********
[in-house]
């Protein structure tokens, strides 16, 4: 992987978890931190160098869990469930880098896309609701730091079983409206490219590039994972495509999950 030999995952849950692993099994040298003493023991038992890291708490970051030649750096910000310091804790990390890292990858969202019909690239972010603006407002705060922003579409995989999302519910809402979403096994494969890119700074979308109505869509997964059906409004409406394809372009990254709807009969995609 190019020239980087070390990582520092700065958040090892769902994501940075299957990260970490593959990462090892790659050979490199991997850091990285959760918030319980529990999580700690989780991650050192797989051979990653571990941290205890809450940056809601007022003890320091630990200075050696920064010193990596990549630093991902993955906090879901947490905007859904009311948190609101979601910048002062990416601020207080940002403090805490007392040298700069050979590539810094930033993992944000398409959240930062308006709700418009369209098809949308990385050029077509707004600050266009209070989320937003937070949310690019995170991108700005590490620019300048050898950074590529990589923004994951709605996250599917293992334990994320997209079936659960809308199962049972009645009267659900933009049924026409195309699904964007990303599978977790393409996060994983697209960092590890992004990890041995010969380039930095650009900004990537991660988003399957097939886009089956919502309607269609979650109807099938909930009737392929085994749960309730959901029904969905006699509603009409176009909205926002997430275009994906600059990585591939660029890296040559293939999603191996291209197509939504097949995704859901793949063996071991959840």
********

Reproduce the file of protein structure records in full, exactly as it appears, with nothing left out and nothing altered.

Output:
[in-house]
């Protein structure tokens, strides 16, 4: 992987978890931190160098869990469930880098896309609701730091079983409206490219590039994972495509999950 030999995952849950692993099994040298003493023991038992890291708490970051030649750096910000310091804790990390890292990858969202019909690239972010603006407002705060922003579409995989999302519910809402979403096994494969890119700074979308109505869509997964059906409004409406394809372009990254709807009969995609 190019020239980087070390990582520092700065958040090892769902994501940075299957990260970490593959990462090892790659050979490199991997850091990285959760918030319980529990999580700690989780991650050192797989051979990653571990941290205890809450940056809601007022003890320091630990200075050696920064010193990596990549630093991902993955906090879901947490905007859904009311948190609101979601910048002062990416601020207080940002403090805490007392040298700069050979590539810094930033993992944000398409959240930062308006709700418009369209098809949308990385050029077509707004600050266009209070989320937003937070949310690019995170991108700005590490620019300048050898950074590529990589923004994951709605996250599917293992334990994320997209079936659960809308199962049972009645009267659900933009049924026409195309699904964007990303599978977790393409996060994983697209960092590890992004990890041995010969380039930095650009900004990537991660988003399957097939886009089956919502309607269609979650109807099938909930009737392929085994749960309730959901029904969905006699509603009409176009909205926002997430275009994906600059990585591939660029890296040559293939999603191996291209197509939504097949995704859901793949063996071991959840």